Here are the best foods to eat to age gracefully

Keeping your freezer stocked can prolong the time between your grocery trips.

Ads for collagen-boosting creams and serums abound, but in reality, aging well is all about how we take care of ourselves.

There are several ways for people to age gracefully, and aside from remaining physically active, it’s important to pay attention to what we put into our bodies.

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“You have to feed your body good nutrition for it to run like it’s supposed to run. You have to have good maintenance,” Joan Salge Blake a nutritionist and professor at Boston University told WebMD. “You have to start treating your body like you do your cars and your home.”

If you’re looking for a natural way to age healthily, here are several foods you’ll want to incorporate into your diet, as owner of San Diego-based Bazilian’s Healh and registered dietitian Wendy Bazilian, Ph.D. told Real Simple.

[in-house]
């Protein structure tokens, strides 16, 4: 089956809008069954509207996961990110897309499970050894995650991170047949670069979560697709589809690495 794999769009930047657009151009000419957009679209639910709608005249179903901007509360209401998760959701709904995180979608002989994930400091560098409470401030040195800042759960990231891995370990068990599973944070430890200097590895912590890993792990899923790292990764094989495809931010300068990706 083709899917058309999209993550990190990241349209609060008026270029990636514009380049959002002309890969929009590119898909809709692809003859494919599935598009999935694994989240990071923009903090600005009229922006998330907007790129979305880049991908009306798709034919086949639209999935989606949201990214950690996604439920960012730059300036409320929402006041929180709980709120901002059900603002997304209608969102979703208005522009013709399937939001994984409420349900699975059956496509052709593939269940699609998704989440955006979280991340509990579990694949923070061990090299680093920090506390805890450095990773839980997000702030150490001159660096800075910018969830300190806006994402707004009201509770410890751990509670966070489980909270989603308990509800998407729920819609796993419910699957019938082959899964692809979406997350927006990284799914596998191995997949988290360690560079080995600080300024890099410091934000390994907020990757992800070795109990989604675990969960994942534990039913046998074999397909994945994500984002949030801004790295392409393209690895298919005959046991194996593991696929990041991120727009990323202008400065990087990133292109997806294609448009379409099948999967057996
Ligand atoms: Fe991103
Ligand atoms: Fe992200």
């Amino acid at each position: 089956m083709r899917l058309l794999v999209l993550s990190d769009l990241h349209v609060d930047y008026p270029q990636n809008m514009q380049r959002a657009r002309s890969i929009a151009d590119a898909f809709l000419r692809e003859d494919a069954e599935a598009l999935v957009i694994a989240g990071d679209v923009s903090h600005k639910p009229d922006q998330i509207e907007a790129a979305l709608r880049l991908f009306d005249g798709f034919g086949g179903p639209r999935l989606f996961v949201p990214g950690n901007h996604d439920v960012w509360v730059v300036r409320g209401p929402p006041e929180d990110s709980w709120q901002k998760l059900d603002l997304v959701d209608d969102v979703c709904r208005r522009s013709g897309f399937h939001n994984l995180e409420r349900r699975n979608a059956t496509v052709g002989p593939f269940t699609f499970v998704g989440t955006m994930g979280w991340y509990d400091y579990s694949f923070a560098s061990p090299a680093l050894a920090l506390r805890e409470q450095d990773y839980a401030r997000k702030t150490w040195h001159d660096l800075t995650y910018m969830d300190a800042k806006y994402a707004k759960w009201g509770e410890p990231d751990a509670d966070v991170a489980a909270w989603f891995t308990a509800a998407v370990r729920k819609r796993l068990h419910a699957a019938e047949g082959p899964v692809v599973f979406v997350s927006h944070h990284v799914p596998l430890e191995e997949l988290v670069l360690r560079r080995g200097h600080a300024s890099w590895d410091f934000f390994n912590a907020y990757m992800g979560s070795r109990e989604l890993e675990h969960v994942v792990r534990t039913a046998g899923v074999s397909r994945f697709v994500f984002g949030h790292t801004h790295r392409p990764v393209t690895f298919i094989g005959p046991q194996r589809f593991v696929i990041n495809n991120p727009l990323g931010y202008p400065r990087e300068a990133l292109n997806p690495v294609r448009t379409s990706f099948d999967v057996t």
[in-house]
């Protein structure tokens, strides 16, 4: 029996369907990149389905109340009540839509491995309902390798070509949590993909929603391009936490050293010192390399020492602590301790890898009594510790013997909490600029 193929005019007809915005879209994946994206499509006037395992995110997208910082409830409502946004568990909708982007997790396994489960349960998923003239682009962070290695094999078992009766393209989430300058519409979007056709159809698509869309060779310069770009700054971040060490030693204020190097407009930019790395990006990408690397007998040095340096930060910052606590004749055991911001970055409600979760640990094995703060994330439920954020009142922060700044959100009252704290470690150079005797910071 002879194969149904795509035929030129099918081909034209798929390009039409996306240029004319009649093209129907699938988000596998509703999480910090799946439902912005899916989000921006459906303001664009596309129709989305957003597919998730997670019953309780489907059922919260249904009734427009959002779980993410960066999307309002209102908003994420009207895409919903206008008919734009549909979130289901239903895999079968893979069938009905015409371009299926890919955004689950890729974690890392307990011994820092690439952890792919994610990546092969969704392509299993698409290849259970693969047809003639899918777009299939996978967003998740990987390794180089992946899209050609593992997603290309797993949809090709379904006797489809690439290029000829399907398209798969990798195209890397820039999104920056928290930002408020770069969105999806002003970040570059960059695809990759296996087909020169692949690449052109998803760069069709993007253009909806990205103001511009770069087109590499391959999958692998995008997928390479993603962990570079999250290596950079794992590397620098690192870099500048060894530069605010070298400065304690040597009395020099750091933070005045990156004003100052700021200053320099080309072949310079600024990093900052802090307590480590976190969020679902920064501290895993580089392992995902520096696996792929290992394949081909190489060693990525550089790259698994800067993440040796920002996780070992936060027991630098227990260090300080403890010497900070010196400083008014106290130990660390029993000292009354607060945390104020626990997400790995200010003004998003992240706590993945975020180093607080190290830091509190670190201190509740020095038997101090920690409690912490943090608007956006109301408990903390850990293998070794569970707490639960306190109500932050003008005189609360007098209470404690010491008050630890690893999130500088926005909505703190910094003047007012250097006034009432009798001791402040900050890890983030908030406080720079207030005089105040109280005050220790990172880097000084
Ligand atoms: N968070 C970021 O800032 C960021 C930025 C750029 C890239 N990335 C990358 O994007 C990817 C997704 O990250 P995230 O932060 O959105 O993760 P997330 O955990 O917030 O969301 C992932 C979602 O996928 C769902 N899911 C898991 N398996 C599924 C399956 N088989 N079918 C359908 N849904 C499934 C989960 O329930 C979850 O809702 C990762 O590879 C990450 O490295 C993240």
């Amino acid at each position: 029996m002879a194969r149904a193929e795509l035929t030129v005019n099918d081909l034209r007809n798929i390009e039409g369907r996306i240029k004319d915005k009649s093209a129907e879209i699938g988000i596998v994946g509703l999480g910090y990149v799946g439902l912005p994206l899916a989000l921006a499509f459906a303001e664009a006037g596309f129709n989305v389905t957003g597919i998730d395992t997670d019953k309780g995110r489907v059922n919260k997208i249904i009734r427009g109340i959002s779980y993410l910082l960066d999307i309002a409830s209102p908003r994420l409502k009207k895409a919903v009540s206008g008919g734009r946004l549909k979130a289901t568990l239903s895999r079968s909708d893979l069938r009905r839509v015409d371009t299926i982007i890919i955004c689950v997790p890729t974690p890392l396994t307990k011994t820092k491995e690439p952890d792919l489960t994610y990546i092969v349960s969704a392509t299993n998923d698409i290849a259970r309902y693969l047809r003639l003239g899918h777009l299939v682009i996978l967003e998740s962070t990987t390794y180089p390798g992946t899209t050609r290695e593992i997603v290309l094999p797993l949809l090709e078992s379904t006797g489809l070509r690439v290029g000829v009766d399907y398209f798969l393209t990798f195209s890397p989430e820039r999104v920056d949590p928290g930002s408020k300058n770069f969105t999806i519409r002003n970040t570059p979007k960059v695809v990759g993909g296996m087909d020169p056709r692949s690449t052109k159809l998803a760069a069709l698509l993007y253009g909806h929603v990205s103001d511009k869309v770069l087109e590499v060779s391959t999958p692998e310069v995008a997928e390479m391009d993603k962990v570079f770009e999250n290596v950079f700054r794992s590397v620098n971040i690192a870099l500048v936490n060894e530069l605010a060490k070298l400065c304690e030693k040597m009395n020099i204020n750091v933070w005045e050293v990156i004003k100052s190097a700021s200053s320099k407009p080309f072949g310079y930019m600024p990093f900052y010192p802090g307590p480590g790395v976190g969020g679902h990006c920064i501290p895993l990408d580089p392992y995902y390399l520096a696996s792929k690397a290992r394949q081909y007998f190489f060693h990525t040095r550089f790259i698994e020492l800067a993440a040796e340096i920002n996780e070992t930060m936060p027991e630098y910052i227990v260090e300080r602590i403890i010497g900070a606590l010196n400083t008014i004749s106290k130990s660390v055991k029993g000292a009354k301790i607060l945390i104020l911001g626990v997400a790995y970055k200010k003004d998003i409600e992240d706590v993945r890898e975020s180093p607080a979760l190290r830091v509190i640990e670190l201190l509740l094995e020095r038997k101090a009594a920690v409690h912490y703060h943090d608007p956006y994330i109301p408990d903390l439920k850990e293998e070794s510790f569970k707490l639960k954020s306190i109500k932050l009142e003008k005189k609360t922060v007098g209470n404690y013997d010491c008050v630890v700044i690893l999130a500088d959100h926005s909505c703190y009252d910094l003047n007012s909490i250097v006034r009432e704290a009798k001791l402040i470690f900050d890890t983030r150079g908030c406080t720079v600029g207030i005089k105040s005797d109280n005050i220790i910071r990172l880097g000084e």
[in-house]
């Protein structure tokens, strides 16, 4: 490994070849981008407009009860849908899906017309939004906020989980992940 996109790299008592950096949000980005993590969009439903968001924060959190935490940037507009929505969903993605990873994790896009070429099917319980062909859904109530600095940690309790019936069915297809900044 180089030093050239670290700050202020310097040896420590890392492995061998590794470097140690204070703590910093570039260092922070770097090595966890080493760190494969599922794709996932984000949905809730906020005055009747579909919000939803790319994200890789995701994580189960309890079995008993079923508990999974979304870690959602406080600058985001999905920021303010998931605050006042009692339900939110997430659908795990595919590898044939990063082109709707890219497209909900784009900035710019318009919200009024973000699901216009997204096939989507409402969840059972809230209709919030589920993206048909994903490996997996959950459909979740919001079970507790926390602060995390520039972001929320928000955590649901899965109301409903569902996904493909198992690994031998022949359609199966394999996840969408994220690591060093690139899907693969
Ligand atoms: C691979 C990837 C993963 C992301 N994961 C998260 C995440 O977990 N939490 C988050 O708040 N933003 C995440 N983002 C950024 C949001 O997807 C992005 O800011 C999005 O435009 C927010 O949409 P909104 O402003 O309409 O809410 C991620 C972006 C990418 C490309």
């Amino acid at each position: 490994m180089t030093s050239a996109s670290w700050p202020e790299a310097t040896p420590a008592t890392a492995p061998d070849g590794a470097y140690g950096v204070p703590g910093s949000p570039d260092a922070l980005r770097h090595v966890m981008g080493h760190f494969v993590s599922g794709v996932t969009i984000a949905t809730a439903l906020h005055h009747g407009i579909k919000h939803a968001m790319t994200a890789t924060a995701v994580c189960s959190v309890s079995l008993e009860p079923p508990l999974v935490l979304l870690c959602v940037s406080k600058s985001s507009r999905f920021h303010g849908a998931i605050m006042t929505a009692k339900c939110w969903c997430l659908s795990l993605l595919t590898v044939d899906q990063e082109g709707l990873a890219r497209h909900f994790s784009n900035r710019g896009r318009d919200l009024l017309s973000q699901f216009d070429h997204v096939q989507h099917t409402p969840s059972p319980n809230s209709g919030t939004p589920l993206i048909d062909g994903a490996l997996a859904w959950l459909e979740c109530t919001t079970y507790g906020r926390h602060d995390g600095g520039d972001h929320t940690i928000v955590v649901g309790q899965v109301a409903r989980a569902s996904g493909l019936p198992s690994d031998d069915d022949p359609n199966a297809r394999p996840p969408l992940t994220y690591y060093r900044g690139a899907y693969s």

High in antioxidants, Healthline reported the natural compounds are helpful in fighting free radicals and they are linked to fewer signs of aging and improved skin quality. The fruit is also high in anthocyanin, which possibly supports the synthesis of collagen, thus promoting healthy skin.

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Studies have shown the benefits of consuming tea, especially green tea, and healthy aging — namely longevity. A study published earlier this year in the European Journal of Preventive Cardiology showed that green tea drinkers had lower rates of heart disease, stroke and death compared to drinkers of black tea.

Beans and legumes

Like blueberries, beans and legumes also have antioxidant properties and can remove harmful oxidizing agents from the body. They assist with protecting the body from ongoing issues from metabolism and unhealthy foods while aging, Verywell Fit reported.


A study published in the journal Neurology earlier this year found that the substances in pears helped lessen the risk of developing Alzheimer’s disease, a progressive disease that destroys memory.

According to Scientific American, the study found that people who consumed the most isorhamnetin-rich foods — pears included — had a 38% lower risk of getting Alzheimer’s.

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